Plant While the Sun Shines; Storms Likely Late Next Week

Plant While the Sun Shines; Storms Likely Late Next Week

For all maps: EC means equal chances for A, N, and B. A means above normal; N means normal; and B means below normal. CPC 30-day temperature outlook for May 2014
Figure 1. NOAA Climate Prediction Center outlook for May 2014 temperatures. 
30 Day precipitation forecast May 2014
Figure 2. NOAA Climate Prediction Center outlook for May 2014 precipitation.
CPC 90 day forecast
Figure 3. NOAA Climate Prediction Center outlook for May-July 2014 precipitation.

The upper air low that was responsible for our recent stretch of severe weather and subsequent cold weather has moved east.  In its wake, an upper air ridge is projected to build into the central U.S. and provide excellent planting weather through the middle of next week.  Temperatures should warm from the 70s, with widespread 80s possible next Tuesday and Wednesday. 

Another strong low pressure takes aim at the central Plains during the second half of next week and there is potential for heavy rainfall and another severe weather outbreak. Current weather models are more aggressive with precipitation across the Panhandle and southwestern Nebraska with this system. This certainly would be welcome news, as many locations across the western third of the state have been exceptionally dry the past 30 days.

The National Weather Service Central Region Headquarters has been releasing experimental two- to four-week forecasts to regional partners for the past few months. Although I am not allowed to release the exact text of this product until a decision is made to make it operational, their models point toward an active pattern across the central and western Corn Belt.  Heavy rainfall and several severe weather events are currently projected, so we will see how well they perform now that we are in the heart of the spring season.

The Climate Prediction Center (CPC) released its updated 30-day forecast for May and there is a radical shift in precipitation forecasts for the United States. Figure 1 indicates a tendency for above normal moisture across the entire state. Nebraska lies within an area of above normal moisture forecasted to fall from the Pacific Northwest southeast through the eastern Corn Belt.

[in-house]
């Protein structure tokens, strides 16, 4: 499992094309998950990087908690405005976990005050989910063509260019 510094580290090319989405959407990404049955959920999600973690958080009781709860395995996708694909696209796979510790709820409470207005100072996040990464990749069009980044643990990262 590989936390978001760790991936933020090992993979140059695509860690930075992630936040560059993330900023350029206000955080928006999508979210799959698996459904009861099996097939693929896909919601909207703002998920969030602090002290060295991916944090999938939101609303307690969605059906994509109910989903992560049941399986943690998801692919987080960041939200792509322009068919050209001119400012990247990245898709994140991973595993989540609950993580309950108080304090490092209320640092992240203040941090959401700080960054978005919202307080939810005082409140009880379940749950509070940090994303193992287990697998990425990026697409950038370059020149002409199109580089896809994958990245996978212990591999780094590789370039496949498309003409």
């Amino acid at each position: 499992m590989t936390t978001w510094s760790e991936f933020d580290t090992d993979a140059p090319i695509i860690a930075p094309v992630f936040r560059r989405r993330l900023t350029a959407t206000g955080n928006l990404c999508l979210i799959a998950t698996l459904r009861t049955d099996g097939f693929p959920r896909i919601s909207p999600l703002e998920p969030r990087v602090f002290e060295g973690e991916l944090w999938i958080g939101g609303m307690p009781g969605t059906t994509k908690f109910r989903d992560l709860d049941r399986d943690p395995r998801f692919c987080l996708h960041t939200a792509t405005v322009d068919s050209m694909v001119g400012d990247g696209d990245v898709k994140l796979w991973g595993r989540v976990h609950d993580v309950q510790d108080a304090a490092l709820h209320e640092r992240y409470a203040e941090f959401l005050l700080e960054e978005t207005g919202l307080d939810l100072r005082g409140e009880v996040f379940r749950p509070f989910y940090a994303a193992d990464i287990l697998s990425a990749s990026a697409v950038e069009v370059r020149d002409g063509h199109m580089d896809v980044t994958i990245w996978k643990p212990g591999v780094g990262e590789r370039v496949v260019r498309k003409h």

Below normal temperatures (Figure 2) are forecasted for the northern Plains during May and Nebraska lies just south of this region.  You will notice that the above normal moisture channel forecasted for May lies just south of the below normal temperature forecasted area. This would suggest that the CPC feels that a northwest flow regime will develop during May and Nebraska lies directly underneath area that will serve as the battleground between cold conditions to our north and hot conditions to our south.

The CPC released a very favorable summer forecast for western Nebraska. The CPC is inclined to believe that the southwestern U.S. monsoon season will be stronger than normal as a weak to moderate El Nino develops during the late summer and early fall. Figure 3 shows an expansive area of above normal moisture encompassing the southern half of the Rockies and Great Basin, with spillover into western Nebraska.

The significant snowpack in the central and northern Rockies should translate into significant recharge for Platte watershed reservoirs and aid in the development of early summer thunderstorm activity. If this late season moisture does develop as projected, I would expect to see much better moisture conditions for fall seeded crops and the potential for limited relief in drought stricken areas of southwest and west central Nebraska. the opportunity exists for significant recovery for drought stricken areas of southwest and west central Nebraska.

Al Dutcher
Nebraska State Climatologist

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